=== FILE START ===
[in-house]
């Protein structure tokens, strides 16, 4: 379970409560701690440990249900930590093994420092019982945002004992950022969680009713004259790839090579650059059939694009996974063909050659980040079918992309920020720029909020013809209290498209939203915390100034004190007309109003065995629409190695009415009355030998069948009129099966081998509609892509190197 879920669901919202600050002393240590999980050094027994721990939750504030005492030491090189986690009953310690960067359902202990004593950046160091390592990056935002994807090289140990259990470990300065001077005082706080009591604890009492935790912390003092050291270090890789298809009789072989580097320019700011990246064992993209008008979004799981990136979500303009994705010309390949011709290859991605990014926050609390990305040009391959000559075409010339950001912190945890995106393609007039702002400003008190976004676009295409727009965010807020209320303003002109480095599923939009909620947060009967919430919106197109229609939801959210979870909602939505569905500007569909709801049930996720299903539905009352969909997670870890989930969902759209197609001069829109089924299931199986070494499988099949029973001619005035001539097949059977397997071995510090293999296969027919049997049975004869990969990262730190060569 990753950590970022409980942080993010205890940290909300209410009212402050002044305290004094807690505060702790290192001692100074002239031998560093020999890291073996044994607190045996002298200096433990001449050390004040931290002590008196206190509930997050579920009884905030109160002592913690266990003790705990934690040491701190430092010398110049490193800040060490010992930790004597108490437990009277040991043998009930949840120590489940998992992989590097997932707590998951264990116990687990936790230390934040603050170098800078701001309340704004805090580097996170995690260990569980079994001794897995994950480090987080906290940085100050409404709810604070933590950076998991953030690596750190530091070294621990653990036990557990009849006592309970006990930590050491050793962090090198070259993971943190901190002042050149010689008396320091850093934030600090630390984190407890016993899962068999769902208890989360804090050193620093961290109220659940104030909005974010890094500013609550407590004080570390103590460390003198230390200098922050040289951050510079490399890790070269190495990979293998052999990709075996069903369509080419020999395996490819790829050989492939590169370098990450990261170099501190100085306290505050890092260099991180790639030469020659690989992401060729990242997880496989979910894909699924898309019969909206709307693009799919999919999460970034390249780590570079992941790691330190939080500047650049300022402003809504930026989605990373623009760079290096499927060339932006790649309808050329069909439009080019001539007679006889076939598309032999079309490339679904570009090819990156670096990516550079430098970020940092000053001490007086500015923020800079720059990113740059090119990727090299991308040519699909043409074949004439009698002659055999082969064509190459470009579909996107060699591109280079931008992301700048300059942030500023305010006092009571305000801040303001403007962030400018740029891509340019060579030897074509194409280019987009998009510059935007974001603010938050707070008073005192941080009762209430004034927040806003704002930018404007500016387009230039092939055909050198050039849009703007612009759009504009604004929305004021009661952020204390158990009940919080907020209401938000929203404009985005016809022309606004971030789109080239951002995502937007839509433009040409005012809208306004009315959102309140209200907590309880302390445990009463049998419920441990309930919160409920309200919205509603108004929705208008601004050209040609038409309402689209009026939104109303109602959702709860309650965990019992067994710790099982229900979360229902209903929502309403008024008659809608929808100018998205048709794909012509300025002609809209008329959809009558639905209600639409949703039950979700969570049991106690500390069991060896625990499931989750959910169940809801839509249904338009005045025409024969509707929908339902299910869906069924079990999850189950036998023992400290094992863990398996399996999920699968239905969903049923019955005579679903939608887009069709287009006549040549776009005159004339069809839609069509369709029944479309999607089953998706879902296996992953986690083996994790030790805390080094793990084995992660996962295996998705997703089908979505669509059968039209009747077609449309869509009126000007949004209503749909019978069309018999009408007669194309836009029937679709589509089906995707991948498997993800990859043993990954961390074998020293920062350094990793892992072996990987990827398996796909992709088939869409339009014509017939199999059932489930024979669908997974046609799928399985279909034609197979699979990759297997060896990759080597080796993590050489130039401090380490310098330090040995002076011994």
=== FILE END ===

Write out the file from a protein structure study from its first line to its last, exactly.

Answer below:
[in-house]
């Protein structure tokens, strides 16, 4: 379970409560701690440990249900930590093994420092019982945002004992950022969680009713004259790839090579650059059939694009996974063909050659980040079918992309920020720029909020013809209290498209939203915390100034004190007309109003065995629409190695009415009355030998069948009129099966081998509609892509190197 879920669901919202600050002393240590999980050094027994721990939750504030005492030491090189986690009953310690960067359902202990004593950046160091390592990056935002994807090289140990259990470990300065001077005082706080009591604890009492935790912390003092050291270090890789298809009789072989580097320019700011990246064992993209008008979004799981990136979500303009994705010309390949011709290859991605990014926050609390990305040009391959000559075409010339950001912190945890995106393609007039702002400003008190976004676009295409727009965010807020209320303003002109480095599923939009909620947060009967919430919106197109229609939801959210979870909602939505569905500007569909709801049930996720299903539905009352969909997670870890989930969902759209197609001069829109089924299931199986070494499988099949029973001619005035001539097949059977397997071995510090293999296969027919049997049975004869990969990262730190060569 990753950590970022409980942080993010205890940290909300209410009212402050002044305290004094807690505060702790290192001692100074002239031998560093020999890291073996044994607190045996002298200096433990001449050390004040931290002590008196206190509930997050579920009884905030109160002592913690266990003790705990934690040491701190430092010398110049490193800040060490010992930790004597108490437990009277040991043998009930949840120590489940998992992989590097997932707590998951264990116990687990936790230390934040603050170098800078701001309340704004805090580097996170995690260990569980079994001794897995994950480090987080906290940085100050409404709810604070933590950076998991953030690596750190530091070294621990653990036990557990009849006592309970006990930590050491050793962090090198070259993971943190901190002042050149010689008396320091850093934030600090630390984190407890016993899962068999769902208890989360804090050193620093961290109220659940104030909005974010890094500013609550407590004080570390103590460390003198230390200098922050040289951050510079490399890790070269190495990979293998052999990709075996069903369509080419020999395996490819790829050989492939590169370098990450990261170099501190100085306290505050890092260099991180790639030469020659690989992401060729990242997880496989979910894909699924898309019969909206709307693009799919999919999460970034390249780590570079992941790691330190939080500047650049300022402003809504930026989605990373623009760079290096499927060339932006790649309808050329069909439009080019001539007679006889076939598309032999079309490339679904570009090819990156670096990516550079430098970020940092000053001490007086500015923020800079720059990113740059090119990727090299991308040519699909043409074949004439009698002659055999082969064509190459470009579909996107060699591109280079931008992301700048300059942030500023305010006092009571305000801040303001403007962030400018740029891509340019060579030897074509194409280019987009998009510059935007974001603010938050707070008073005192941080009762209430004034927040806003704002930018404007500016387009230039092939055909050198050039849009703007612009759009504009604004929305004021009661952020204390158990009940919080907020209401938000929203404009985005016809022309606004971030789109080239951002995502937007839509433009040409005012809208306004009315959102309140209200907590309880302390445990009463049998419920441990309930919160409920309200919205509603108004929705208008601004050209040609038409309402689209009026939104109303109602959702709860309650965990019992067994710790099982229900979360229902209903929502309403008024008659809608929808100018998205048709794909012509300025002609809209008329959809009558639905209600639409949703039950979700969570049991106690500390069991060896625990499931989750959910169940809801839509249904338009005045025409024969509707929908339902299910869906069924079990999850189950036998023992400290094992863990398996399996999920699968239905969903049923019955005579679903939608887009069709287009006549040549776009005159004339069809839609069509369709029944479309999607089953998706879902296996992953986690083996994790030790805390080094793990084995992660996962295996998705997703089908979505669509059968039209009747077609449309869509009126000007949004209503749909019978069309018999009408007669194309836009029937679709589509089906995707991948498997993800990859043993990954961390074998020293920062350094990793892992072996990987990827398996796909992709088939869409339009014509017939199999059932489930024979669908997974046609799928399985279909034609197979699979990759297997060896990759080597080796993590050489130039401090380490310098330090040995002076011994």